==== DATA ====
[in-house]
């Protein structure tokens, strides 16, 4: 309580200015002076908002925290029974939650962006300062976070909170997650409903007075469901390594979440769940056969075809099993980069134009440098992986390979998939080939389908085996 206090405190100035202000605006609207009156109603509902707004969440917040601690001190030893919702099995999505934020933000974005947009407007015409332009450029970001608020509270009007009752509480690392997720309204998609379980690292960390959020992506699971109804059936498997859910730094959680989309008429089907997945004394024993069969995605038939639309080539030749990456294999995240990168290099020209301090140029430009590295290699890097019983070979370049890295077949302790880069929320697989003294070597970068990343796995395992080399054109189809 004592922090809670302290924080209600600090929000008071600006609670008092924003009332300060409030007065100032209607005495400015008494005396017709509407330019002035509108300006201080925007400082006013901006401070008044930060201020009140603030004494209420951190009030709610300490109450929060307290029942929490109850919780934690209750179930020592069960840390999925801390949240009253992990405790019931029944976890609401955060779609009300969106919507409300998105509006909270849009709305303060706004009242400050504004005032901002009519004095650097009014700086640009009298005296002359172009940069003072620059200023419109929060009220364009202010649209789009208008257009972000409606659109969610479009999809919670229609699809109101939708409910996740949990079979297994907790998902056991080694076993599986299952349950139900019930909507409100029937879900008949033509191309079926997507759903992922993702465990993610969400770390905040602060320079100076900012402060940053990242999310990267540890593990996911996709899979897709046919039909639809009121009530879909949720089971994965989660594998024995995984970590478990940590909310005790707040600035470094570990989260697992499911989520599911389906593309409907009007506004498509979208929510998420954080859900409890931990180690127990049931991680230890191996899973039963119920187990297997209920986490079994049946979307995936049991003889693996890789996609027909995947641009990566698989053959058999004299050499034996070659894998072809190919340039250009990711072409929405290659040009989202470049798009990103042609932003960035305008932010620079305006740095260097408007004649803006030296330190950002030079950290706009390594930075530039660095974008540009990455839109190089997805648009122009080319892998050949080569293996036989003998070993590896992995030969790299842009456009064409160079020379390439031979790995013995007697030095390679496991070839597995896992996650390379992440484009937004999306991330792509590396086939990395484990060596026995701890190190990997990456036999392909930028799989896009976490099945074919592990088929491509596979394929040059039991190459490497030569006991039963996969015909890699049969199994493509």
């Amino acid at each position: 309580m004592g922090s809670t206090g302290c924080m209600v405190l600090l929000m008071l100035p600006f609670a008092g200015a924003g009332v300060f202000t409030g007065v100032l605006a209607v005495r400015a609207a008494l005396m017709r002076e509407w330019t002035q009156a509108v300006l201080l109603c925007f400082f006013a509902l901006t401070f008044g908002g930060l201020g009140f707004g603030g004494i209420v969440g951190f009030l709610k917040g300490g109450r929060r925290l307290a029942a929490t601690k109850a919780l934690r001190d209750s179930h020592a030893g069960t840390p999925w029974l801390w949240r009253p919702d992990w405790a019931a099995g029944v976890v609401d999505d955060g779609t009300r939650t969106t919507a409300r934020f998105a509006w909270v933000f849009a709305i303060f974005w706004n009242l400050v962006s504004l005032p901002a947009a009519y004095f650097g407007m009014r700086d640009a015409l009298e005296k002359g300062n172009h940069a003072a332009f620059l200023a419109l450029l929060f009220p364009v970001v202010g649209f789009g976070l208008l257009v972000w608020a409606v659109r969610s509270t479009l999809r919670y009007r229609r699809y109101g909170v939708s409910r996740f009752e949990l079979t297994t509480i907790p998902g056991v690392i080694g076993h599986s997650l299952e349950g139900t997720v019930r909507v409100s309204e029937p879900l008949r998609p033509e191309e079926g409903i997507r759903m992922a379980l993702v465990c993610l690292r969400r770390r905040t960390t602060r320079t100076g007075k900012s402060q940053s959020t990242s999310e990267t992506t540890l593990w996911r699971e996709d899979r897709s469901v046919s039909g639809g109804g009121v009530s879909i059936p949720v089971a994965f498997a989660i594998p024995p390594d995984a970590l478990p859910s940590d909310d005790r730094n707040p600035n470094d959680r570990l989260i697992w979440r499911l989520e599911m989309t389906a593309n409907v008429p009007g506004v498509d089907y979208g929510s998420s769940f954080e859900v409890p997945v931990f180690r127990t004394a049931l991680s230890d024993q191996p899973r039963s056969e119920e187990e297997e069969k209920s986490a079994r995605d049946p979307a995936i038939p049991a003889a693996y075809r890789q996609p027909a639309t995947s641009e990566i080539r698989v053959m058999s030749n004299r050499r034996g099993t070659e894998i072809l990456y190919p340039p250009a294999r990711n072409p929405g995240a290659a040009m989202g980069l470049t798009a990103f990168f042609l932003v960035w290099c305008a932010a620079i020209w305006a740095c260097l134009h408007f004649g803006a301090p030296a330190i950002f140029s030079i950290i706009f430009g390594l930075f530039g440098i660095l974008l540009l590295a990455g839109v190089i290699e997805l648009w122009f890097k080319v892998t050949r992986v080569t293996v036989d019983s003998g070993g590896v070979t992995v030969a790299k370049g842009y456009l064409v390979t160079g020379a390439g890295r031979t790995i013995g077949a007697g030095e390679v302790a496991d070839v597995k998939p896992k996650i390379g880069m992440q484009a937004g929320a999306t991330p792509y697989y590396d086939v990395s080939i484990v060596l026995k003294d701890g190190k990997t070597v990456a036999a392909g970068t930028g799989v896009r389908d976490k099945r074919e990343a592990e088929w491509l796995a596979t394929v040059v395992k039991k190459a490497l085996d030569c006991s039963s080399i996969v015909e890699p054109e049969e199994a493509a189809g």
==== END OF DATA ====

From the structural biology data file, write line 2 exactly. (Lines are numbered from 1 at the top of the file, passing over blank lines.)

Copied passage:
């Protein structure tokens, strides 16, 4: 309580200015002076908002925290029974939650962006300062976070909170997650409903007075469901390594979440769940056969075809099993980069134009440098992986390979998939080939389908085996 206090405190100035202000605006609207009156109603509902707004969440917040601690001190030893919702099995999505934020933000974005947009407007015409332009450029970001608020509270009007009752509480690392997720309204998609379980690292960390959020992506699971109804059936498997859910730094959680989309008429089907997945004394024993069969995605038939639309080539030749990456294999995240990168290099020209301090140029430009590295290699890097019983070979370049890295077949302790880069929320697989003294070597970068990343796995395992080399054109189809 004592922090809670302290924080209600600090929000008071600006609670008092924003009332300060409030007065100032209607005495400015008494005396017709509407330019002035509108300006201080925007400082006013901006401070008044930060201020009140603030004494209420951190009030709610300490109450929060307290029942929490109850919780934690209750179930020592069960840390999925801390949240009253992990405790019931029944976890609401955060779609009300969106919507409300998105509006909270849009709305303060706004009242400050504004005032901002009519004095650097009014700086640009009298005296002359172009940069003072620059200023419109929060009220364009202010649209789009208008257009972000409606659109969610479009999809919670229609699809109101939708409910996740949990079979297994907790998902056991080694076993599986299952349950139900019930909507409100029937879900008949033509191309079926997507759903992922993702465990993610969400770390905040602060320079100076900012402060940053990242999310990267540890593990996911996709899979897709046919039909639809009121009530879909949720089971994965989660594998024995995984970590478990940590909310005790707040600035470094570990989260697992499911989520599911389906593309409907009007506004498509979208929510998420954080859900409890931990180690127990049931991680230890191996899973039963119920187990297997209920986490079994049946979307995936049991003889693996890789996609027909995947641009990566698989053959058999004299050499034996070659894998072809190919340039250009990711072409929405290659040009989202470049798009990103042609932003960035305008932010620079305006740095260097408007004649803006030296330190950002030079950290706009390594930075530039660095974008540009990455839109190089997805648009122009080319892998050949080569293996036989003998070993590896992995030969790299842009456009064409160079020379390439031979790995013995007697030095390679496991070839597995896992996650390379992440484009937004999306991330792509590396086939990395484990060596026995701890190190990997990456036999392909930028799989896009976490099945074919592990088929491509596979394929040059039991190459490497030569006991039963996969015909890699049969199994493509």